Pakistan’s politicians have to answer to a lot of questions as these problems have been brewing for quite some time. This is a situation that is worse than war. The proxy war that we are involved in is with an unidentified enemy. The incompetence in the law and order agency smacks of stagnation and indolence (news coming in of D.I Khan jail attack). The country is unable to run. Pakistan’s experiment with all kinds of management systems at the behest of other nations has been at the forefront of this disaster that the country is facing. Here is virtually no upgrading of human abilities and virtually none retooling and revamping of human resources. Modern technology has also done its bit. The verbal garbage that comes through is no one’s business. In the absence of a law of torts the electronic and the print media and the public at large and the whistle blower can say anything and get way with it. Consider the useless staff in every organisation. The ministries are working at the level of the lowest common denominator. The ministries that are supposed to be working at the policy level for the country have created no new innovative interventions to remove any of the issues be it the macroeconomic ones or the micro issues that the industry is supposed to deal with. To ask a question is to answer it. In social system, the cure lies in working to understand the constraints and the limits that societal norms impose on those working the system. The knowledge leads to interventions that affect a cure. These days there are again issues that have to be addressed and these will keep on increasing. The policing system has broken down, the harmony in the system is no longer apparent and the increase in conflicts is indicative of the surge that is coming through. Can we stop it? Check the tools in the repertoire of the politician and the bureaucracy and one will find that the essentials are missing. Courtesy Business Recorder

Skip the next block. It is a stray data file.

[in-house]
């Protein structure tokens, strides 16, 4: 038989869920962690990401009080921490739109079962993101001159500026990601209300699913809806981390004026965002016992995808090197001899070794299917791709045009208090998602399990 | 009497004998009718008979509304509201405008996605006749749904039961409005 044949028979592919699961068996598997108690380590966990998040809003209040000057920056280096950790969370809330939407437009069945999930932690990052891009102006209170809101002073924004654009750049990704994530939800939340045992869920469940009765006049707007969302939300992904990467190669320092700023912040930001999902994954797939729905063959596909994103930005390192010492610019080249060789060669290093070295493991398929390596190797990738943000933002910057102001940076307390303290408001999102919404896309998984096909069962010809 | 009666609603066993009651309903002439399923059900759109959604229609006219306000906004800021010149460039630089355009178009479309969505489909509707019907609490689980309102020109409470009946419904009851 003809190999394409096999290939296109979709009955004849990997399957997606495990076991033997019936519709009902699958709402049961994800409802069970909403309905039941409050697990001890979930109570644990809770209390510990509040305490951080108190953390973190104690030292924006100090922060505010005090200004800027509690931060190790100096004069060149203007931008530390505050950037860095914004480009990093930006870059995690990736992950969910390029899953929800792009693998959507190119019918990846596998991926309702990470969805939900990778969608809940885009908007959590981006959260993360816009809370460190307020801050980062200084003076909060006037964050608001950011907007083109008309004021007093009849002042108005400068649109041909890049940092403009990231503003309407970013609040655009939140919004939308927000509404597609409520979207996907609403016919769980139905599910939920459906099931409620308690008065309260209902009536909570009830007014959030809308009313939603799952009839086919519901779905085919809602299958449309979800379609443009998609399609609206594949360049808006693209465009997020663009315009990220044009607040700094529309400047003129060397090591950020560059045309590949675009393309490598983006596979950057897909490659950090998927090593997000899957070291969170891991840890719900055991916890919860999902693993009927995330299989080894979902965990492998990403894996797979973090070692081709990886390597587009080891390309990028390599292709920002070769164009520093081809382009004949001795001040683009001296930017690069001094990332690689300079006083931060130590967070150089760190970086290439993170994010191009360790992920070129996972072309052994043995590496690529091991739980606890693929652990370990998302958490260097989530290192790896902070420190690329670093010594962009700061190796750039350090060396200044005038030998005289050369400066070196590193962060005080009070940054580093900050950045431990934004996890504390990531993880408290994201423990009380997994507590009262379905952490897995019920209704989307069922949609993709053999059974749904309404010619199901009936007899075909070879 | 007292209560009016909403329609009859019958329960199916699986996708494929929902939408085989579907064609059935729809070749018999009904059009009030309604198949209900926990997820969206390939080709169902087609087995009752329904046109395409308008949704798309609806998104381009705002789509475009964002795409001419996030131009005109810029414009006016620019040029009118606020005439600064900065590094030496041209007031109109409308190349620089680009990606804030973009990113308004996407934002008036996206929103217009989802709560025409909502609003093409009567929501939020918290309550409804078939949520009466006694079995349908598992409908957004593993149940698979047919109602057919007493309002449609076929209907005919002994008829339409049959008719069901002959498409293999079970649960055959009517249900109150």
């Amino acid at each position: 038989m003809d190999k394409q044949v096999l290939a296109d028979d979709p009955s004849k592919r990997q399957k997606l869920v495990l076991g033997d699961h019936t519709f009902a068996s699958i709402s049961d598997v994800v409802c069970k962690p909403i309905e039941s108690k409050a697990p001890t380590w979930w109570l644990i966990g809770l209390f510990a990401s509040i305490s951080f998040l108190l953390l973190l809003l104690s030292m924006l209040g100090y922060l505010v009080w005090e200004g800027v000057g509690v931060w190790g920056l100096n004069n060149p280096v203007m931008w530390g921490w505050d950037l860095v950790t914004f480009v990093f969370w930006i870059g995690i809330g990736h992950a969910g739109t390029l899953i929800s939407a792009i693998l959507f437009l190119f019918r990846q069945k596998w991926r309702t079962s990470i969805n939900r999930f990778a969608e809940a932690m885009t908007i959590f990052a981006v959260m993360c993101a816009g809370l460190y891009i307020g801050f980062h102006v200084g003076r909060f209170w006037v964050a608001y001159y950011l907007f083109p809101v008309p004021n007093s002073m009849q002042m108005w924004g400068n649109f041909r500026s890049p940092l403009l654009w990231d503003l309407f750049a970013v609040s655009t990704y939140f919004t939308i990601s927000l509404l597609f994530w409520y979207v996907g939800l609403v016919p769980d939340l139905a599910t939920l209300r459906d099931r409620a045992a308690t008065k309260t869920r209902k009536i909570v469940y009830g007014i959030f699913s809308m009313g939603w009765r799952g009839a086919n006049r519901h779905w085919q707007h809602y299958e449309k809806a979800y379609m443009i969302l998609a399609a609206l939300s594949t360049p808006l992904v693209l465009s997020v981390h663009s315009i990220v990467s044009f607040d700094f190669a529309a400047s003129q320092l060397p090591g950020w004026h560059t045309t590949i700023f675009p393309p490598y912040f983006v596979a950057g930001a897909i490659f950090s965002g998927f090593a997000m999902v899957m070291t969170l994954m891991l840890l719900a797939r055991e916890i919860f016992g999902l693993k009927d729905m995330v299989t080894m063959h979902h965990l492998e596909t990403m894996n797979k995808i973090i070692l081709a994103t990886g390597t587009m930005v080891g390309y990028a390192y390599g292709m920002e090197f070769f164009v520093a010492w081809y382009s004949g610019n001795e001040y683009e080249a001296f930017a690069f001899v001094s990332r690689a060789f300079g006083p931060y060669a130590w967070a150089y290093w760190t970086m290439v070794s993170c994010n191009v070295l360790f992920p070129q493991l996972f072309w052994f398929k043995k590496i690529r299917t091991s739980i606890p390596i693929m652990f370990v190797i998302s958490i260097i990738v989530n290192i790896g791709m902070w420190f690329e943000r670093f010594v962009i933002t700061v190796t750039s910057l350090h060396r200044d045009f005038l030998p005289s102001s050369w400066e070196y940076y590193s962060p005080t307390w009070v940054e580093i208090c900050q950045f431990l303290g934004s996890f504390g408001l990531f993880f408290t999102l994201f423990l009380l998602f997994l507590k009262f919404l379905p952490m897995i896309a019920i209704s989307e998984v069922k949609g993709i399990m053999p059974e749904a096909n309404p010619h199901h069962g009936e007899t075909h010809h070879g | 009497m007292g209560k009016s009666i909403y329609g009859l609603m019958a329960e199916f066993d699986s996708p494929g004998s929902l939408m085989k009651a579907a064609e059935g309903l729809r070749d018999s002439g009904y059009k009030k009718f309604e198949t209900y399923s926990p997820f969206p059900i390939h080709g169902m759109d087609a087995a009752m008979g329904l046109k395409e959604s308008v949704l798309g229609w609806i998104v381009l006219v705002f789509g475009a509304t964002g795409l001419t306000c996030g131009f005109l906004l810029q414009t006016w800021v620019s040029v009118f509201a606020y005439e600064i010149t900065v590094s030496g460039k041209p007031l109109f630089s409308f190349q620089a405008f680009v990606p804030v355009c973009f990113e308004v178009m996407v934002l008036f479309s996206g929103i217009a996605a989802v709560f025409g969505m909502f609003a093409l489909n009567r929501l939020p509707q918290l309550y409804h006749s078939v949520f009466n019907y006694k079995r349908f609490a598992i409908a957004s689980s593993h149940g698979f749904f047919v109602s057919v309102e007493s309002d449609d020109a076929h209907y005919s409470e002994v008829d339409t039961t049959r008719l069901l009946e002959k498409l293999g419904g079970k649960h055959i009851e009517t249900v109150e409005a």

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Published in ZaraiMedia.com
Hot Topics, Food for Thought,